USDA Forest Service
Forest Products Laboratory
One Gifford Pinchot Drive
Madison, WI 53705-2398
(608) 231-9200

 

Wood Technical Fact Sheet

 

 Iryanthera spp.

Kirikawa

Marakaipo

Family: Myristicaceae

Other Common Names: Bemoonba, Pajoelidan, Mouchigo rouge, Soewana (Guianas), Sangri (Venezuela), Cuangare, Virola de Tumaco (Colombia), Ucuhuba-rana (Brazil).

Distribution: Upland virgin forests in the Guianas, Amazon regions of Brazil, Peru, and Colombia. Also Pacific Coastal areas of Colombia.

The Tree: Varies with species, may reach height of 130 ft and diameters to 48 in.; commonly 75 to 100 ft in height and diameters of 18 in. Boles are well formed with good merchantable lengths.

The Wood:

General Characteristics: Heartwood variable, light pinkish cinnamon, dull oatmeal, medium to dark brown, sometimes reddish or purplish. Sapwood wide, oatmeal colored often not sharply demarcated. Luster medium to fairly high; texture medium; grain mostly straight; without distinctive odor or taste.

Weight: Basic specific gravity (ovendry weight/green volume) varies with species from 0.35 to 0.57; air-dry density 26 to 44 pcf.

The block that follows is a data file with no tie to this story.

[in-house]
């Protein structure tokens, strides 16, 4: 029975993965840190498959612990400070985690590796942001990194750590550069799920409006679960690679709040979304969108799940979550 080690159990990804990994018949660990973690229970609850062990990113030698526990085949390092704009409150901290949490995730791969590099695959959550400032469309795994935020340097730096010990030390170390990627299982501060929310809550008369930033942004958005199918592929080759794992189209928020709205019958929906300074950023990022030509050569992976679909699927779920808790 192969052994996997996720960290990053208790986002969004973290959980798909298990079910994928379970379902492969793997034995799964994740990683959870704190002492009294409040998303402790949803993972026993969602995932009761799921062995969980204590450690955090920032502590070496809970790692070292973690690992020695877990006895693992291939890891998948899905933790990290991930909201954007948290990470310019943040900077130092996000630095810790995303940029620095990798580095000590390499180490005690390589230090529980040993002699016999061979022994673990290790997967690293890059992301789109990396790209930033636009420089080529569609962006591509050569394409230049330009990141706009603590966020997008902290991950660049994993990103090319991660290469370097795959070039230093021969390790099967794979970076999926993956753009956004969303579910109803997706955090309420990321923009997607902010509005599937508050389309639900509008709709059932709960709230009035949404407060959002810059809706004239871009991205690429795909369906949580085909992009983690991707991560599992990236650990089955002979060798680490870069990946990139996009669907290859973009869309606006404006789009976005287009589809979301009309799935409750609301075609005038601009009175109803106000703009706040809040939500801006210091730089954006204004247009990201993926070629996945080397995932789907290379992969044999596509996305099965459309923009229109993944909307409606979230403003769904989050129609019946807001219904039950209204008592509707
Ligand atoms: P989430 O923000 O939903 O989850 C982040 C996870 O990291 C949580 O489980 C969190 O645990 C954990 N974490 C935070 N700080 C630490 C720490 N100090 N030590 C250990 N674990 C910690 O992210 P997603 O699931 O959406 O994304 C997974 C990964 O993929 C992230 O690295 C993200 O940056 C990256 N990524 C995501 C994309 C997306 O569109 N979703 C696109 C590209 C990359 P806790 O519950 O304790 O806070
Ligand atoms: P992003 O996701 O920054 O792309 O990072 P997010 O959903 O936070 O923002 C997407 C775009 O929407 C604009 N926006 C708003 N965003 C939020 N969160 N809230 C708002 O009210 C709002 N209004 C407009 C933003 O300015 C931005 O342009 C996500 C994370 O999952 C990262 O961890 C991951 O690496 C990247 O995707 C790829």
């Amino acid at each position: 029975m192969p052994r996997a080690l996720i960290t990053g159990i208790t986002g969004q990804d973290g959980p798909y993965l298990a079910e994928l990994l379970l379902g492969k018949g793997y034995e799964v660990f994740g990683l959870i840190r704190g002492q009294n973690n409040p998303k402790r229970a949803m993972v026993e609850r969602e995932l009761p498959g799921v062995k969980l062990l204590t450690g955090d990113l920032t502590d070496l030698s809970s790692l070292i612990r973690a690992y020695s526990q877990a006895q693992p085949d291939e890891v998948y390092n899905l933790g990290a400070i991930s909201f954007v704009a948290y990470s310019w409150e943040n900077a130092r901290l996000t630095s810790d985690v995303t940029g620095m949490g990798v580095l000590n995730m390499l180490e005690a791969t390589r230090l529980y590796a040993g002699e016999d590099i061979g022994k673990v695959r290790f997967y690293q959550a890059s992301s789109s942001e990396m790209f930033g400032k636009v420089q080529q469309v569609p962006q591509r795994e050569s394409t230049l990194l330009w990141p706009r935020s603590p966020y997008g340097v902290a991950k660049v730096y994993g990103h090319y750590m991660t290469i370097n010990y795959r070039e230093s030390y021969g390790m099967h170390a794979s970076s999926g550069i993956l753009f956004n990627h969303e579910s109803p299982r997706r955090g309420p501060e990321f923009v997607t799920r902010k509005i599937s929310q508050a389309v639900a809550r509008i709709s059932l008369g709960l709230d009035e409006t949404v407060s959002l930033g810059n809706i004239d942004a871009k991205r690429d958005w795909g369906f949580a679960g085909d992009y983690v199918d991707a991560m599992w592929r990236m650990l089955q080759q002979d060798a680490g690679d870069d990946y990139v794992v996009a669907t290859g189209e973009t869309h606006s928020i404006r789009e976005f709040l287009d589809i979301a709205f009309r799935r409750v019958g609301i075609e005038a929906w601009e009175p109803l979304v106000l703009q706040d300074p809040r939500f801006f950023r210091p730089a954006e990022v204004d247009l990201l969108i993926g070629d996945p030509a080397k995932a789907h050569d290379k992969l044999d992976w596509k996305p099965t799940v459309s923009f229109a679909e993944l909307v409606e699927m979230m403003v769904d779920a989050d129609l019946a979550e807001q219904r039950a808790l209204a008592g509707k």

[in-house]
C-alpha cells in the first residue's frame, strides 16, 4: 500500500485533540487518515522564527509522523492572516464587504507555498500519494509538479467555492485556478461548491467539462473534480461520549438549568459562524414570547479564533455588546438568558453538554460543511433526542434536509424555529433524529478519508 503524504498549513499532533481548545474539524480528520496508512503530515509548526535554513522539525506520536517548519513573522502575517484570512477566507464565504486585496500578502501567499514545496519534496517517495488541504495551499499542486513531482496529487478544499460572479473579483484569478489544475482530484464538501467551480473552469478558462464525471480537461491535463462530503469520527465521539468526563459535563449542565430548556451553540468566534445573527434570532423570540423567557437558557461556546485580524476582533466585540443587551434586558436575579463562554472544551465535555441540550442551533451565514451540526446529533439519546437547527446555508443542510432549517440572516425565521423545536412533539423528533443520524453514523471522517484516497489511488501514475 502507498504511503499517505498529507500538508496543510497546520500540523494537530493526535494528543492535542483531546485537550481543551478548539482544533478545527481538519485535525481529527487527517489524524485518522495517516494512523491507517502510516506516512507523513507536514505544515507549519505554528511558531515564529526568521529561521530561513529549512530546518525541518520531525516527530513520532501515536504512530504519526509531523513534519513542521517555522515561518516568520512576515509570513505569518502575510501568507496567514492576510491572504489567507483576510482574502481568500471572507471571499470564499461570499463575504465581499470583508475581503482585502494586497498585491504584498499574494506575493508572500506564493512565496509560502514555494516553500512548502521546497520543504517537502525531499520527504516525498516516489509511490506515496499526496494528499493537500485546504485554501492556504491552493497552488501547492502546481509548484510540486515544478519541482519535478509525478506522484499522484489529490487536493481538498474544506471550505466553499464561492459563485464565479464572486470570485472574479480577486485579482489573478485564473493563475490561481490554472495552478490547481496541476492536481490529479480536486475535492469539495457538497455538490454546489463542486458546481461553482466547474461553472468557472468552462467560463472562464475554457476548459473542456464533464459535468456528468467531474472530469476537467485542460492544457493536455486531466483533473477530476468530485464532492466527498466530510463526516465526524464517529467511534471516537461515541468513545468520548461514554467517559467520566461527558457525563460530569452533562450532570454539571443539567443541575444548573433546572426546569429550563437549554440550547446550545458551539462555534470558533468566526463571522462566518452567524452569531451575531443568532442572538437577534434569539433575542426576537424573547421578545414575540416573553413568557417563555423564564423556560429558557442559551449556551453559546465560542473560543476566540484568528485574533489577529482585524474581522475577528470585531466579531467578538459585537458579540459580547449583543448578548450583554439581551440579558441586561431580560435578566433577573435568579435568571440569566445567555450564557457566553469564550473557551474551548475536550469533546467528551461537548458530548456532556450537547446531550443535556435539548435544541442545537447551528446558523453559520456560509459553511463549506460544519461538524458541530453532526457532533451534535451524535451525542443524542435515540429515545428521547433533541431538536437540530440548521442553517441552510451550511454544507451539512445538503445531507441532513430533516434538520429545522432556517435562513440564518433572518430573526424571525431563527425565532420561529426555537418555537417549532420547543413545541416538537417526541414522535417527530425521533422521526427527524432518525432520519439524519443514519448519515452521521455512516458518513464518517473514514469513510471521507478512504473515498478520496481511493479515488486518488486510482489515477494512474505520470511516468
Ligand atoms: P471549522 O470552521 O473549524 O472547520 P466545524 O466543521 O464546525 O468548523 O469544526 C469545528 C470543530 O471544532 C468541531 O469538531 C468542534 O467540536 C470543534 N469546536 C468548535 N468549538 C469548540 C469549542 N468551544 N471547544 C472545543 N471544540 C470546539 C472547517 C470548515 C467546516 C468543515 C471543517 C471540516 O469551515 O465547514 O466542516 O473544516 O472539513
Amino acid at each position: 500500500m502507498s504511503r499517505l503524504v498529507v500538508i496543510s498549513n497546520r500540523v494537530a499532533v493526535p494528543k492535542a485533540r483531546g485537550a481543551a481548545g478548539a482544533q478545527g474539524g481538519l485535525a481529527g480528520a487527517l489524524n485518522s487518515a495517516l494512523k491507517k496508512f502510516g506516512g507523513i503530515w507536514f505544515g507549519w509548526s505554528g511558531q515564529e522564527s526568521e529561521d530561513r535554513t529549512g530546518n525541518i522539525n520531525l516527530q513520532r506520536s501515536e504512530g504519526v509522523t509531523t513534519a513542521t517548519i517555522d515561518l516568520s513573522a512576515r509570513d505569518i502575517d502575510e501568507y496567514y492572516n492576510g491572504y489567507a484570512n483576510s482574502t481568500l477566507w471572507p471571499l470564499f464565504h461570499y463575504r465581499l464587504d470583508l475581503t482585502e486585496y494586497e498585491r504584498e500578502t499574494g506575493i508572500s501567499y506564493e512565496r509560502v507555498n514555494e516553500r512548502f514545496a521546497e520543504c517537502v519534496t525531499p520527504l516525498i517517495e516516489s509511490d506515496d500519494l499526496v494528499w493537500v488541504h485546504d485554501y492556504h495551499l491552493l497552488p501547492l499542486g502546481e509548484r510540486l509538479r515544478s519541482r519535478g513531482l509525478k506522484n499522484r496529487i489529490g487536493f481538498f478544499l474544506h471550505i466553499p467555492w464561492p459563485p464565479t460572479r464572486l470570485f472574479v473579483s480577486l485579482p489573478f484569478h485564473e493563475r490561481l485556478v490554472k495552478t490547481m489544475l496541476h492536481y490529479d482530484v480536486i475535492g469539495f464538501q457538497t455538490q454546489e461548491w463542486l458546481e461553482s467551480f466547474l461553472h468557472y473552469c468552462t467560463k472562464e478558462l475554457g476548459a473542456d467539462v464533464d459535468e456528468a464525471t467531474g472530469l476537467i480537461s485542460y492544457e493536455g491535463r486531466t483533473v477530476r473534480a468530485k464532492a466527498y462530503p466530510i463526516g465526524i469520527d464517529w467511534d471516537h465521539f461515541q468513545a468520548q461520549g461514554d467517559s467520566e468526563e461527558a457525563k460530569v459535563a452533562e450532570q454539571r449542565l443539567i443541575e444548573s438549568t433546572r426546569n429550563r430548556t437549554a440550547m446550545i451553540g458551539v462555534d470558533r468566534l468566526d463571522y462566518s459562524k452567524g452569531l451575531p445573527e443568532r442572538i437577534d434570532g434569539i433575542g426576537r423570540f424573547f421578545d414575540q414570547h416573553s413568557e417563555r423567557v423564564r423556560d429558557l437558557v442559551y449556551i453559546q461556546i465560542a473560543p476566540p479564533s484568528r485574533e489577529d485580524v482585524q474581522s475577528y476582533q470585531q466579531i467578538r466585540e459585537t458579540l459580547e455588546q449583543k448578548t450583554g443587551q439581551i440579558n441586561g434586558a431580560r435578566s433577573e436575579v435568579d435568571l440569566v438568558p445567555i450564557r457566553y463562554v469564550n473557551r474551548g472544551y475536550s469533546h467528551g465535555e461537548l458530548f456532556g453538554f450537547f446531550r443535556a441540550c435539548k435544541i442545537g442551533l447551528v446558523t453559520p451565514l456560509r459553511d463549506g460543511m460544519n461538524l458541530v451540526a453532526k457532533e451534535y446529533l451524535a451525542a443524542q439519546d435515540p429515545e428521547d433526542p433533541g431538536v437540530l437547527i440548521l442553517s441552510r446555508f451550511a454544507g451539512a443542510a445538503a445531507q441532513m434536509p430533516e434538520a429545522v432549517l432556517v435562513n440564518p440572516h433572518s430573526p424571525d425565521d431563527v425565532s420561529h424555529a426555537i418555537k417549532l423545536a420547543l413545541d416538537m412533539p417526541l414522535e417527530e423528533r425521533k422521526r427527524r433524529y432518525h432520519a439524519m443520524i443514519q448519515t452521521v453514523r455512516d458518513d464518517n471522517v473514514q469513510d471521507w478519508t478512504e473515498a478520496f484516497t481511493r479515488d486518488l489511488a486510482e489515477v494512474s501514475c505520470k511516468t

Mechanical Properties: (2-in. standard)

Moisture content Bending strength Modulus of elasticity Maximum crushing strength

(%) (Psi) (1,000 psi) (Psi)

Green (75) 7,570 1,680 3,260

12% 12,650 2,180 6,970

Green (75) 9,190 1,960 4,430

12% 15,710 2,620 9,420

Janka side hardness 580 to 710 lb for green material and 850 to 1,010 lb at 12% moisture content. Forest Products Laboratory toughness average for green and dry material is 102 in.-lb (5/8-in. specimen).

Drying and Shrinkage: The wood can be air-dried with little or only moderate difficulty; slight to moderate checking and warp may develop. Data on dry kiln schedules are not available. Shrinkage from green to ovendry: radial 5.3%; tangential 9.4%; volumetric 15.6%. These shrinkage values are unusually high when compared to other tropical woods of the same density.

Working Properties: All of the species have very good machining properties and produce smooth surfaces on the normally straight-grained material. The wood is easily peeled for veneer.

Durability: The durability of all species is rated from nondurable to only moderate durable based on pure-culture decay resistance tests. The woods are also prone to blue stain.

Preservation: No information available.

Uses: Millwork, turnery, furniture, boxes and crates, veneer and plywood, general construction, fiberboard, and particleboard.

Additional Reading: (56), (71), (75)